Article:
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What the question asks is not what you probably mean, since $$ \lim_{n\rightarrow\infty}n^{x}=\lim_{n\rightarrow\infty}x^{n}=\infty\text{ for }x>1. $$ What you probably care about is $$ \lim_{n\rightarrow\infty}\frac{n^{x}}{x^{n}}=0\text{ for }x>1. $$ In other words, $n^{x}$ is in $O(x^{n})$. See if you can prove this.


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This subject is known as formal verification in computer science, and people have done a lot of work in it. For a sufficiently general version of the question, and with a reasonable notion of proof, the answer is no. Any notion of proof $T$ to which the incompleteness theorems apply suffers from the following limitation. Suppose we write down a Turing ...


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I expect that there are quite a few people on this site (myself included) who have earned degrees in mathematics and computer science at separate times and have experience both with the "just in time" learning and covering things far in advance of applying them. Even if you do a complete undergraduate math degree before getting seriously into CS, I believe ...


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The general method is to convert the two regular expressions to a finite automaton each and compare those. In detail: Convert a regular expression to a non-deterministic finite automaton (NFA), e.g. via Thompson's construction Convert a NFA to a deterministic finite automaton (DFA) via power set construction Apply DFA minimization to a given DFA to get a ...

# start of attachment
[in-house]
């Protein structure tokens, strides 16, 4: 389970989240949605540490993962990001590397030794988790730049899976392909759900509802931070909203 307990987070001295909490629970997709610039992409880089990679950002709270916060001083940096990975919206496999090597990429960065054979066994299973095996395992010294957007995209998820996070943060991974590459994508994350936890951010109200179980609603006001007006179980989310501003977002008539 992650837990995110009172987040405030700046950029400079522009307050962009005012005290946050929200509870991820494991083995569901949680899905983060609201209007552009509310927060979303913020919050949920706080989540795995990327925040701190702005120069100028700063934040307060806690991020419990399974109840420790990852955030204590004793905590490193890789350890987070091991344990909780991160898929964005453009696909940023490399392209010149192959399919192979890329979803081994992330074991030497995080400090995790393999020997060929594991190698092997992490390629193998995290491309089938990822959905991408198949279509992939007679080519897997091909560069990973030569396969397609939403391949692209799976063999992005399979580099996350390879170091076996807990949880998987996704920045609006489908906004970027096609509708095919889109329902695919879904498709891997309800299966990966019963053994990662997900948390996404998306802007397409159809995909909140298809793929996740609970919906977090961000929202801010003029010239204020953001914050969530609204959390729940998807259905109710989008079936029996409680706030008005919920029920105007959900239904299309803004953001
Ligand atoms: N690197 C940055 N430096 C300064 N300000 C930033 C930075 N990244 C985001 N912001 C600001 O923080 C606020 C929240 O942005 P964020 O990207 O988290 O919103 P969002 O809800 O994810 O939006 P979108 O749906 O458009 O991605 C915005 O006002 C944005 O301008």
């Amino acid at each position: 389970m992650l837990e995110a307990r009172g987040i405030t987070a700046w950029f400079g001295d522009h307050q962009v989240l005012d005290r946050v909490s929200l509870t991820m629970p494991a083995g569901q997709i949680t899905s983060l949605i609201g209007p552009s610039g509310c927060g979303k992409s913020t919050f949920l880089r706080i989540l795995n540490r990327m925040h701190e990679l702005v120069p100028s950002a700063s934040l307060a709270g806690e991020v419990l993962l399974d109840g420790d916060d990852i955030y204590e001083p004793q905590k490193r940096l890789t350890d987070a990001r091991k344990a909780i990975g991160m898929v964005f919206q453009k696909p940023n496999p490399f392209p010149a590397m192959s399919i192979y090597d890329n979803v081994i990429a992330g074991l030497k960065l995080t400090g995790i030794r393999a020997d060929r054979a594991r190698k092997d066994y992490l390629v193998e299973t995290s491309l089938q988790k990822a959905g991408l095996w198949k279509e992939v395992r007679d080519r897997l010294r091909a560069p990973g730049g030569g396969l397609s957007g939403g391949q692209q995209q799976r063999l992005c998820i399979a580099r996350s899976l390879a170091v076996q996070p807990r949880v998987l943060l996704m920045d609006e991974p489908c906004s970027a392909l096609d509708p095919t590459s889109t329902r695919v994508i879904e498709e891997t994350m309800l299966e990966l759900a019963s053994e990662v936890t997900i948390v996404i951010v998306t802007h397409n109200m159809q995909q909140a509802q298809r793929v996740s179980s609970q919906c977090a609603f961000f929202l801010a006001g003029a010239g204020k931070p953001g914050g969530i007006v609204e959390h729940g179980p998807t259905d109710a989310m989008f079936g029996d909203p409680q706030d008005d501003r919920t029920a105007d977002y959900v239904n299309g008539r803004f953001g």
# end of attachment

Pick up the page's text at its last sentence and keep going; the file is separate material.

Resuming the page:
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I am not exactly sure if this is what you are looking for but a simple example could look like a propositional calculus where we remove modus ponens (the only inference rule) to get an incomplete system. In such system, given a sentence $\varphi$, one could "semantically prove" $\varphi$ to be true by exhibiting an exhaustive truth table. Another example ...


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If in the long run $\log_2 f(n)\lt \log_2g(n)+c$ for some constant $c$, then in the long run we have $$2^{\log_2 f(n)}\lt 2^{\log g(n)+c},$$ or equivalently $f(n)\lt 2^c g(n)$, that is, $f(n)=O(g(n))$.


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You can find many explanations of the IEEE-754 format on the Web. In short, each 32-bit single-precision floating-point number consists of three parts (we assume that the bits numbering begins from zero): sign, bit 31 exponent, bits 30-23 (eight bits in total) significand (or "mantissa"), bits 22-0 (twenty three bits in total) However, in your case the ...


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HINT: If $p$ is the pumping length, start with $s=0^p10^p1$ and pump down.



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